Throughout the summer we have experienced successive heat waves with record temperatures in Europe and Spain, to the point that last July average temperatures were reached on a global scale of more than 1.5 degrees above pre-industrial values. This should be an important wake-up call on the urgency of implementing adaptation measures that minimize the impacts that high temperatures have on health.
The count of deaths attributable to the effects of high temperatures, normally in terms of increased mortality, is essential as a public health surveillance tool. However, this should not become the only research objective. As with the health impact of air pollution, the effects that extreme heat has on mortality have been more than proven. We think that it is time to focus research on other objectives that generate efficient improvements in public health.
The measures aimed at reducing emissions (mitigation) are extremely relevant in relation to the impacts of climate change on health, but they are insufficient to keep the planet’s average temperature below the safety thresholds proposed in the Paris Agreement. Therefore, adaptation and risk management are the basic tools that must be worked on to reduce population vulnerability to high temperatures.
Rehabilitate homes and create green areas. From the point of view of adaptation processes, local factors are key when it comes to reducing the impact on morbidity and mortality. It is necessary to know why the population of some places adapts better than others to heat waves, what variables influence and modify, as far as possible, those that can.
It is known that the climatic rehabilitation of homes and their better adaptation to withstand high temperatures reduce the impact of heat waves. Also, that the existence of green and blue zones in cities constitutes a great opportunity to reduce the impact of heat on health.
It is about directing research towards which urban and social factors can improve life within cities and how to implement them to achieve renaturation.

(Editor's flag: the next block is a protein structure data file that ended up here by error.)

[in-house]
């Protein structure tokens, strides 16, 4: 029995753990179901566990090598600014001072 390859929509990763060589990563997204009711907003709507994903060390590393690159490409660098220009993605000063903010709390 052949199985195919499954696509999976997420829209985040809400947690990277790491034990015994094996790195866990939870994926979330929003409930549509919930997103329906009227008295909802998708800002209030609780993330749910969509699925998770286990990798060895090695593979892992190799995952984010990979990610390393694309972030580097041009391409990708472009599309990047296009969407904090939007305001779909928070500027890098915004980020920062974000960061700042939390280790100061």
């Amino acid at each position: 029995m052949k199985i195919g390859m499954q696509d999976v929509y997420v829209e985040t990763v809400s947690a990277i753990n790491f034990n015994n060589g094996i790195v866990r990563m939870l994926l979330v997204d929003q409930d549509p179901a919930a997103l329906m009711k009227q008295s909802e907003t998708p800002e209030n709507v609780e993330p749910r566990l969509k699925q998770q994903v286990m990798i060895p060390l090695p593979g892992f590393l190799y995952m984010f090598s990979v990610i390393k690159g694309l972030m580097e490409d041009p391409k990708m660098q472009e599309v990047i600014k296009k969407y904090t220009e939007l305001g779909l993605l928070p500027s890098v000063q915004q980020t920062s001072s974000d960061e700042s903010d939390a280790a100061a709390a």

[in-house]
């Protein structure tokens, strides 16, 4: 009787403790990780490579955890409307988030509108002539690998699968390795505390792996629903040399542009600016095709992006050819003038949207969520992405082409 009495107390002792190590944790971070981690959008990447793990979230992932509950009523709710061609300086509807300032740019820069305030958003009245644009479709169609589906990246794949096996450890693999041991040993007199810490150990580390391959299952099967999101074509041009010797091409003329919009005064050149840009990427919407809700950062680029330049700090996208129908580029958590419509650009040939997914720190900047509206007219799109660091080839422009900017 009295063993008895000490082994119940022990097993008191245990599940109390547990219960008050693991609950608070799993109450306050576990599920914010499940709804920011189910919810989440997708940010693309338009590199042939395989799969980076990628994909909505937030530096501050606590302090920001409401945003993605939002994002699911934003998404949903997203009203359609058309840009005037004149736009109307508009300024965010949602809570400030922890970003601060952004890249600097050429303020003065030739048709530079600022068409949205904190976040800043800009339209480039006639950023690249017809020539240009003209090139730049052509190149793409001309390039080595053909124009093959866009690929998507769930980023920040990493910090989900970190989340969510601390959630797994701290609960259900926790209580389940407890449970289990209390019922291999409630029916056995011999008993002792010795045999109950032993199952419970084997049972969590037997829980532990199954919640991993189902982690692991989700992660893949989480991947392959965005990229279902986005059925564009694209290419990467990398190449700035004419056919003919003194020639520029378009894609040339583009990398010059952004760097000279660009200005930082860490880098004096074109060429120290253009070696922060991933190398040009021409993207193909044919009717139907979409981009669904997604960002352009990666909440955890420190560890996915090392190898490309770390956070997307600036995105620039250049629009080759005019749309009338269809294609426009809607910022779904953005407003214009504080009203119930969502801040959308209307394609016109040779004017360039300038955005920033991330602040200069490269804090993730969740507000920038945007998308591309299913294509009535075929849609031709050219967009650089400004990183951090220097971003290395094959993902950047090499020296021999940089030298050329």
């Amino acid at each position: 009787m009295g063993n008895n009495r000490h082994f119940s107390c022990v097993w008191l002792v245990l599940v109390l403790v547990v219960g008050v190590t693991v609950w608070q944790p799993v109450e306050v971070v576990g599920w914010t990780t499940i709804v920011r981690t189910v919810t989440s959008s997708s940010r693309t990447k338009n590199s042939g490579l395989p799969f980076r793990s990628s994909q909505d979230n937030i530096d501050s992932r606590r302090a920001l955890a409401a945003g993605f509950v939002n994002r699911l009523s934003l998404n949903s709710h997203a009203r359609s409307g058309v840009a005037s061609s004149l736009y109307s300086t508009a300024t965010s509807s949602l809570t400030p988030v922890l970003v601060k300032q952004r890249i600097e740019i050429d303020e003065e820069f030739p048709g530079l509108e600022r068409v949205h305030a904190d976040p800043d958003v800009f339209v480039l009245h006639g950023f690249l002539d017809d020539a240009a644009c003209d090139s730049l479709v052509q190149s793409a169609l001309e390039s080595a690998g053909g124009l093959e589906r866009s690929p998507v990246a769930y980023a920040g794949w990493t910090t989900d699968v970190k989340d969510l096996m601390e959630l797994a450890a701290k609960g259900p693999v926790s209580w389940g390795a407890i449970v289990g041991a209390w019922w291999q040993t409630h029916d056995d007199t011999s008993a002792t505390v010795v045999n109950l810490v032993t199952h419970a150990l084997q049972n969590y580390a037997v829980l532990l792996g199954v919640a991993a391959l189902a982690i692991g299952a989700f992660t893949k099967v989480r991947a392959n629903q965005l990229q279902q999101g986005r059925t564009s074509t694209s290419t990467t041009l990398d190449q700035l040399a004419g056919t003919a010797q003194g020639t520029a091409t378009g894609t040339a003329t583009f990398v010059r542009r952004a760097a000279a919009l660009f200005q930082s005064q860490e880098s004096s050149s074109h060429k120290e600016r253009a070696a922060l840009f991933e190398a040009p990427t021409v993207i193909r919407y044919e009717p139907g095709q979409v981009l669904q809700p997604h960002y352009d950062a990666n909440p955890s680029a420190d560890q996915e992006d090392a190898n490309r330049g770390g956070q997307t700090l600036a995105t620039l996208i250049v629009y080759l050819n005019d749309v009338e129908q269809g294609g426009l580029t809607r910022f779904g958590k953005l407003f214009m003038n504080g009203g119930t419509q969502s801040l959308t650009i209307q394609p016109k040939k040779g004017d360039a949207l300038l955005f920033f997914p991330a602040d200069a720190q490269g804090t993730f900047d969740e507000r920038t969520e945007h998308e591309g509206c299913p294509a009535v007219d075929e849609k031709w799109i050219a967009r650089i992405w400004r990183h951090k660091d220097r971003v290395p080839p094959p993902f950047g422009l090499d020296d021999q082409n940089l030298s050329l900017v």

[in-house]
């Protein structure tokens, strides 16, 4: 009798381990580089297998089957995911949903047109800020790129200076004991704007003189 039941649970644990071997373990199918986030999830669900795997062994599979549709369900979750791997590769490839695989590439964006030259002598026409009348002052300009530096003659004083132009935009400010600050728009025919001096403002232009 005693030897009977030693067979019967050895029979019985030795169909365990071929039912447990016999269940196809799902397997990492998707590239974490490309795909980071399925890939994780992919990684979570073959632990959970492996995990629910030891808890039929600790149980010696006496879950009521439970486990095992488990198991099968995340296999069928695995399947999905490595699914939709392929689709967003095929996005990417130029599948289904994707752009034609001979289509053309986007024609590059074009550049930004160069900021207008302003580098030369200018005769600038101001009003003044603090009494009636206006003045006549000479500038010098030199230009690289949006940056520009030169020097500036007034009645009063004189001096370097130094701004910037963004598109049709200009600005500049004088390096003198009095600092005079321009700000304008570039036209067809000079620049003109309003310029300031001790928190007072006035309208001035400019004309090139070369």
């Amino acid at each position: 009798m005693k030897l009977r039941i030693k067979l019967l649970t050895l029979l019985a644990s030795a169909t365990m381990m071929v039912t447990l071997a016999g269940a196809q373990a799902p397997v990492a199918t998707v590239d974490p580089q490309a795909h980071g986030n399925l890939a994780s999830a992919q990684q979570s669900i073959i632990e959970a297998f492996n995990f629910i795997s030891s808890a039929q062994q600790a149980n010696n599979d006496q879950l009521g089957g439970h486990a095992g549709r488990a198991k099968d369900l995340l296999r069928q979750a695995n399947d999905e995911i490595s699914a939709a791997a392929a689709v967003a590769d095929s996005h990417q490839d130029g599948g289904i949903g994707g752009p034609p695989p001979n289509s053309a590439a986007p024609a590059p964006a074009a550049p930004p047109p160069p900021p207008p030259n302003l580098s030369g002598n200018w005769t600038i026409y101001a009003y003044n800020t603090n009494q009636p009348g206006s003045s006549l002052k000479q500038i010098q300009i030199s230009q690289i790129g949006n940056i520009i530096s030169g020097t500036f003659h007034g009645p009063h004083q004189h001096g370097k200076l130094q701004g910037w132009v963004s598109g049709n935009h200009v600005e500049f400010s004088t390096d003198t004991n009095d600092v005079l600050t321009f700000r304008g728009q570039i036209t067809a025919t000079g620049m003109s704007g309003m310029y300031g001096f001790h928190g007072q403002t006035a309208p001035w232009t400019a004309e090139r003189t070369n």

We must improve Prevention Plans. Another factor that has been key in our country when it comes to reducing the impact of heat waves on mortality have been the Prevention Plans for high temperatures, both state and regional or municipal, which must continue to be improved.
For this, it is necessary to decrease its geographic resolution. That is, descend from the provincial scale to the scale of isoclimatic areas (geographical areas with similar behavior of meteorological variables). In addition, it is necessary to determine the threshold temperatures for mortality attributable to heat waves for its implementation on this scale, which transcends administrative limits. The aim is to determine the impacts on health also at the local level. It is not effective not to consider local factors in the analysis of impacts if these factors are key, as the World Health Organization (WHO) reminds us.
In addition, it is necessary to improve the knowledge of the meteorological conditions that generate heat waves, depending on their origin, the risks of exposure and impacts vary. For example, heat waves of Saharan origin are associated with significant increases in particulate matter, whose effect on morbidity and mortality is sometimes greater than that of the temperature itself. On the contrary, heat waves whose generation is in the anticyclonic blockade, usually lead to increases in tropospheric ozone concentrations, with significant associated health effects.